Enhancing Protection and Management of Wetland Resources
As a part of broader watersheds, wetlands play the role of connecting our streams, rivers and lakes to farmlands, forests and the ocean. In the face of rapid population growth, it is essential to protect and manage valuable wetlands that enhance the well-being of human and natural communities. Who protects wetlands? Wetlandkeepers wear a variety of hats—from wetland scientists to environmental regulators. They work in state and federal agencies, nonprofit organizations including academic and conservation entities, as well as private nongovernmental and green business partners. The Association of State Wetland Managers has embarked on an ambitious campaign to promote and enhance its ability to support wetlandkeepers nationwide and to advocate for sound wetland science in public policy. ASWM has a goal of raising $500,000.00 to build capacity in three core program areas: wetland programs, climate change and protecting watersheds. Established as a nonprofit organization in 1983, ASWM has played a leadership role among wetland professionals on state, federal, national and regional levels for over 25 years. ASWM fosters a wetland ethic and works collaboratively with a number of partners to achieve real goals in wetland science, natural resource protections and management, and public policy as it applies to state and federal wetland programs.
What is the Challenge Facing Us?
The pressures facing our nation’s wetlands include suburban sprawl, run-off from our streets into our watersheds and subsequent “dead zones,” poor development practices, such as building houses in floodplains and coastal wetlands despite the scientific consensus on sea level rise and the role of wetlands in floodplains management. Current confusion over Clean Water Act jurisdiction and political pressure to reduce conservation funding for wetlands are additional threats. Economic pressures draw attention away from state environmental agencies and push the federal government toward funding other areas. In addition, balancing public water concerns and property rights management with protecting wetland and water resources is an important goal of ASWM's outreach & education. ASWM works closely with states, tribes, the federal government, local wetland programs and individuals to enhance communications with the public about the value of wetlands. In the past, ASWM has depended on federal grants to support its efforts at the minimum. Now the Association must build capacity to strengthen its foothold on the fight against climate change—and its impending impacts on our wetlands and water resources. At the forefront of wetland science and policy developments, ASWM is uniquely positioned to support wetlandkeepers.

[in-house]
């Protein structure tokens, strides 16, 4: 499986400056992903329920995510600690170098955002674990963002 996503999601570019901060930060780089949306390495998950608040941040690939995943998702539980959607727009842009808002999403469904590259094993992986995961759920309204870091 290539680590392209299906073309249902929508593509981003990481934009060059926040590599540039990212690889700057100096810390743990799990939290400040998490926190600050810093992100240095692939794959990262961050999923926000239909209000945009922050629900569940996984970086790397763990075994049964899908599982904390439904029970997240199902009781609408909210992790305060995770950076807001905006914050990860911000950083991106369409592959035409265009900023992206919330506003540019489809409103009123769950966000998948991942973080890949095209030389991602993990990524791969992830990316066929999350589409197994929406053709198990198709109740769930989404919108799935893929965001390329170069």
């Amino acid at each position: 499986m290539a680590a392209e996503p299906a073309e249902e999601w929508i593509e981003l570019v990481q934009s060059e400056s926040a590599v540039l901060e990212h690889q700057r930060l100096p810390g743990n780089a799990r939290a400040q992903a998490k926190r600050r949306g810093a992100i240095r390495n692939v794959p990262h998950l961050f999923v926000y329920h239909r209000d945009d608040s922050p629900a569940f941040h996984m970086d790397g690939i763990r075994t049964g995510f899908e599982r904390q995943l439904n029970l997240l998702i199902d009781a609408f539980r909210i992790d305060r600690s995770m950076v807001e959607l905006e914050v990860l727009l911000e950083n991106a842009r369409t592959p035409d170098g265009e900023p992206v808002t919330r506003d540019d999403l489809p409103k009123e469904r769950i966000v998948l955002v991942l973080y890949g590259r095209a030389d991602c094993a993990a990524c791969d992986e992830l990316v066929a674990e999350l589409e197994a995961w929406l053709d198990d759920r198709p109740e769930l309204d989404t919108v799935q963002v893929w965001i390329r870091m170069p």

Building Capacity to Protect the Nation's Wetlands
To meet the challenges facing the nation’s wetlands, ASWM strategically lays the groundwork to support wetlandkeepers nationwide. The Association of State Wetland Managers fosters a wetland ethic—a legacy to benefit the wetlandkeepers of today as well as the wetlandkeepers of tomorrow, who protect wetlands for future generations. We bridge the gaps between science and policy, state and federal, local and large-scale wetland protections. Many organizations look to ASWM as a leader at the intersection between the think-tanks and the decision-makers, the on-the-ground regulators and wetland consultants. Funds raised by this campaign will allow ASWM to champion wetland programs and the unsung protectors of wetlands and water resources. This campaign represents ASWM's first large-scale and long-term fundraising effort to raise $500,000 for three core program areas, which will also support on-going services that we provide to wetlandkeepers. Some of ASWM’s unfunded services are explained here. To achieve success in this ambitious undertaking, the Association depends on donors and benefactors to provide exceptionally generous gifts. We need extraordinary support to build ASWM’s capacity to protect the nation’s wetlands.
ASWM is a 501 (c)(3) nonprofit,
Your donations are tax-deductible.